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View all Renault Zoe reviews
Parkers overall rating: 4 out of 5 4.0

A viable and low-compromise alternative to fossil fuel


  • Extremely low running costs
  • Zero tailpipe emissions
  • Futuristic drive
  • Super quiet around town


  • Relatively limited range
  • Time required to charge
  • Roly-poly ride
  • Oddly high driving position


Renault is a trailblazer when it comes to affordable electrification and the Zoe hatchback, with its claimed 250 mile range, is the most convincing fossil fuel alternative this side of a Tesla.

Rivals like the Nissan Leaf and Smart ForFour Electric Drive can’t match the French car’s range, and while a conventional hatchback like the Skoda Fabia could prove cheaper to run, it doesn’t offer zero tailpipe emissions.

It’s worth bearing in mind that electric car ownership is still a bit more complicated than the plug ‘n play nature that car manufacturers would have you believe. This Parkers full review of the Renault Zoe will spell out exactly how realistic EV ownership is for you.

Renault Zoe is great for urban driving

In town the Zoe feels very quick off the line thanks to the instant torque of its electric motor. This produces 92hp (or 88hp depending on version) and 220Nm of pulling power.

While the first 30mph feels brisk, the Zoe’s punch does tail off on the way to motorway speeds, resulting in a 0-62mph time of in 13.5 seconds.

That figure is about as relevant as the 84mph top speed though – this is a car that will spend most of its life in the city with occasional jaunts further afield.

Capable of up to 250 miles per charge

Like any other plug-in vehicle the major concern for potential Zoe buyers will be the car’s range. Renault offers the Zoe with a choice of two batteries – 22kWh and 41kHw – giving a theoretical range of 149 and 250 miles respectively.

Here’s where it gets a bit complicated though, because in reality the range will be a little shorter than this depending on factors such as driving style, air conditioning use, and the weather, believe it or not. We’ve detailed exactly how this works in the Performance section.

How long it’ll take to charge is also a movable feast – as well as two battery types there is also a quick charge option (this does exactly what it says on the tin) plus a variety of different speed charging points to use – again, we’ll explain this fully later in the Performance section.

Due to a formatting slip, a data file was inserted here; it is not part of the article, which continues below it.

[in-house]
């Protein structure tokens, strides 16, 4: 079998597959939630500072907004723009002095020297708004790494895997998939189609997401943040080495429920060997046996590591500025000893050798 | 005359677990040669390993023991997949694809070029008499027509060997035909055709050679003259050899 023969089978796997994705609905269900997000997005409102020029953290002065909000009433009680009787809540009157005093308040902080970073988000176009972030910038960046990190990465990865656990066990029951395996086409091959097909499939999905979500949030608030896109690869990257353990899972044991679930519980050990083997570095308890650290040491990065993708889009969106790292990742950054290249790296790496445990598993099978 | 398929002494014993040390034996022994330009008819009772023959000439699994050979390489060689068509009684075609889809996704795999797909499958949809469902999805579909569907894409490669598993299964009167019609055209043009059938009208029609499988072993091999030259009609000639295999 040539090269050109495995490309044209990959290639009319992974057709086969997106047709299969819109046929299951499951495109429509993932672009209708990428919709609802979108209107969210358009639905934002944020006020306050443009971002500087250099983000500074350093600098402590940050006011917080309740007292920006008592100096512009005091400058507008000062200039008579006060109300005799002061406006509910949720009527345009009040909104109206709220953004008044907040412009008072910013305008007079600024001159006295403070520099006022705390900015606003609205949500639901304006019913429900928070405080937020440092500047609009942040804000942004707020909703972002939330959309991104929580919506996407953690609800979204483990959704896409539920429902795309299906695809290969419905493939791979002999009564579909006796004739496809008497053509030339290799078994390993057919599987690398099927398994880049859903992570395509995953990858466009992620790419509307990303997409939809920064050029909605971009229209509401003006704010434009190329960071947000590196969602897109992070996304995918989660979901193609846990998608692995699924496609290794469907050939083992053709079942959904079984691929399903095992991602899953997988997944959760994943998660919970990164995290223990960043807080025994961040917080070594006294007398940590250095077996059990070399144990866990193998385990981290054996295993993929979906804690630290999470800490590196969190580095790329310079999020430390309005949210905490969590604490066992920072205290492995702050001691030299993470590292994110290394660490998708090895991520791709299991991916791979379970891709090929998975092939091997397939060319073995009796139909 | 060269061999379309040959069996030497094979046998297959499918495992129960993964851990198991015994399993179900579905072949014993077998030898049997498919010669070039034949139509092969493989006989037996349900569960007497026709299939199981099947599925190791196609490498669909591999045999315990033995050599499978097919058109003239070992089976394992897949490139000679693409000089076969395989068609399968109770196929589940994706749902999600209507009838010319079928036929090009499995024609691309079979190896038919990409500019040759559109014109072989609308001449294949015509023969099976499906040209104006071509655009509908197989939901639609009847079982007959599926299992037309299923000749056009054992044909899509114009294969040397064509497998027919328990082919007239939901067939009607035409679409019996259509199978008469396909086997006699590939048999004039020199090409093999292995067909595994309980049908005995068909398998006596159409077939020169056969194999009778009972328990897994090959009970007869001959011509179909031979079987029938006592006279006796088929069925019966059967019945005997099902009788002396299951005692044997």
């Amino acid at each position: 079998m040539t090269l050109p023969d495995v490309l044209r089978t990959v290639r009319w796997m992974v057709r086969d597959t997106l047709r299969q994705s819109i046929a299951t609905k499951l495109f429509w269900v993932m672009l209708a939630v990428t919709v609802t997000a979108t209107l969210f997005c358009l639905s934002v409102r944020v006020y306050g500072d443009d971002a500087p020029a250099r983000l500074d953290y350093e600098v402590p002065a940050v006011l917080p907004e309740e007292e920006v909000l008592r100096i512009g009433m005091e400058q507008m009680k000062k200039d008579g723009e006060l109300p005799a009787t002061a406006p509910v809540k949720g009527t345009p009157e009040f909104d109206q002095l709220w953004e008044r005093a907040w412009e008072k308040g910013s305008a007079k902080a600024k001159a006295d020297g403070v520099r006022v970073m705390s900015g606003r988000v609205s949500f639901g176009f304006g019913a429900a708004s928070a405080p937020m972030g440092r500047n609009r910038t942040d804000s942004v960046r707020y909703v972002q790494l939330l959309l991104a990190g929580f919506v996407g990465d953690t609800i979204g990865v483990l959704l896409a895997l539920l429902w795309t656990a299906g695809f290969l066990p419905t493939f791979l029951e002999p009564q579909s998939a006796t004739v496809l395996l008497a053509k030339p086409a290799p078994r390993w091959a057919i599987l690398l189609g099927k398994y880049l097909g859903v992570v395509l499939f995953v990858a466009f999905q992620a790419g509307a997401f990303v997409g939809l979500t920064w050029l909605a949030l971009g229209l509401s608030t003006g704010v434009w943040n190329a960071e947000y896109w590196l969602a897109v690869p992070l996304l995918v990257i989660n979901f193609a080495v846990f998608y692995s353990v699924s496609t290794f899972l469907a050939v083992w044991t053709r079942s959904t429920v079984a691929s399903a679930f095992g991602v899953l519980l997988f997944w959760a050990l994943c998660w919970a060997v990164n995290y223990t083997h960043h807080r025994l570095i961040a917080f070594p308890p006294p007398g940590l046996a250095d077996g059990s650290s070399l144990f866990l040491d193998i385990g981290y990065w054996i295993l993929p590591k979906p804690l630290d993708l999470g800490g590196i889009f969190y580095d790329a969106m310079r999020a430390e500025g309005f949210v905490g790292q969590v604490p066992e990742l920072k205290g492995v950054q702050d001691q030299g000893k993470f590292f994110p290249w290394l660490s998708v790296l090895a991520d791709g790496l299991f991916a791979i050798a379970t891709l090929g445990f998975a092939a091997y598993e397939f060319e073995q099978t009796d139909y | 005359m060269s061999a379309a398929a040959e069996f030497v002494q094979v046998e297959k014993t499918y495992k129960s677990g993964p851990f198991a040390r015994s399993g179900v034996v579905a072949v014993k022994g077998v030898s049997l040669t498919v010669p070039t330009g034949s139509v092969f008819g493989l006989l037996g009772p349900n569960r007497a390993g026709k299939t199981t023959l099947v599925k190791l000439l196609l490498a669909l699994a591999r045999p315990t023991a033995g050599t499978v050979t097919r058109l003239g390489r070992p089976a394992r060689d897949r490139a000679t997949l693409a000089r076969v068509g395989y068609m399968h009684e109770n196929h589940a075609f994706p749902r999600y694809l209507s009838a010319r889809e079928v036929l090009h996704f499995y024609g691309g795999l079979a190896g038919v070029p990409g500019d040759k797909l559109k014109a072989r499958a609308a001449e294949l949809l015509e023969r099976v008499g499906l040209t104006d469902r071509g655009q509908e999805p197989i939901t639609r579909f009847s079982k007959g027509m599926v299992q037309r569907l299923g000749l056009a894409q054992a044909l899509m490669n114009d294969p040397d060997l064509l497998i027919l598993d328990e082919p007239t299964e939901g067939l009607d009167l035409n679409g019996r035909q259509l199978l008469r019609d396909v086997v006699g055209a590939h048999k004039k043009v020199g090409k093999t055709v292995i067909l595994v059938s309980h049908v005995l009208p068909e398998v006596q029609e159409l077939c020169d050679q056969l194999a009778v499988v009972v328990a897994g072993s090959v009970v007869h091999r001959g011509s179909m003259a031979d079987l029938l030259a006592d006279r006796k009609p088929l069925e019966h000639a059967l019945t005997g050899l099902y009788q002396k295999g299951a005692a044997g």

For some context though, the largest battery takes 15 hours to charge using a domestic plug, but just over an hour on a fast charger.

Don’t forget battery leasing

As well as purchasing or financing the car, the next biggest cost is the battery. You can either buy this outright or lease it from Renault, the latter option covering you in case it goes wrong.

The Government still offers a £4,500 plug-in vehicle grant meaning the Zoe’s monthly costs on a PCP are competitive with petrol or diesel alternatives, but you can expect to factor in an additional £49 to £110 a month for the battery depending on annual mileage.

As such the Zoe is only really a clean and cheap alternative to the internal combustion engine providing your lifestyle matches its set of attributes. Read this full Renault Zoe review to find out if that’s the case.

 The Parkers Verdict

The mainstream electric car felt like a pipedream for many years, available only to off-grid types who make their own shoes and own a windmill generator.

Here is a hatchback that, for urban use, will be virtually indistinguishable from a conventional fossil-fuelled car.

Yes you need to plug it in, but considering the now constant need to find a charger for everything from your smartphone to your Dyson vacuum cleaner, the fact you don’t have to do the same with your car is becoming increasingly weird.

If you want an electric car and your budget doesn’t stretch to a Tesla, say hello to your next set of wheels.

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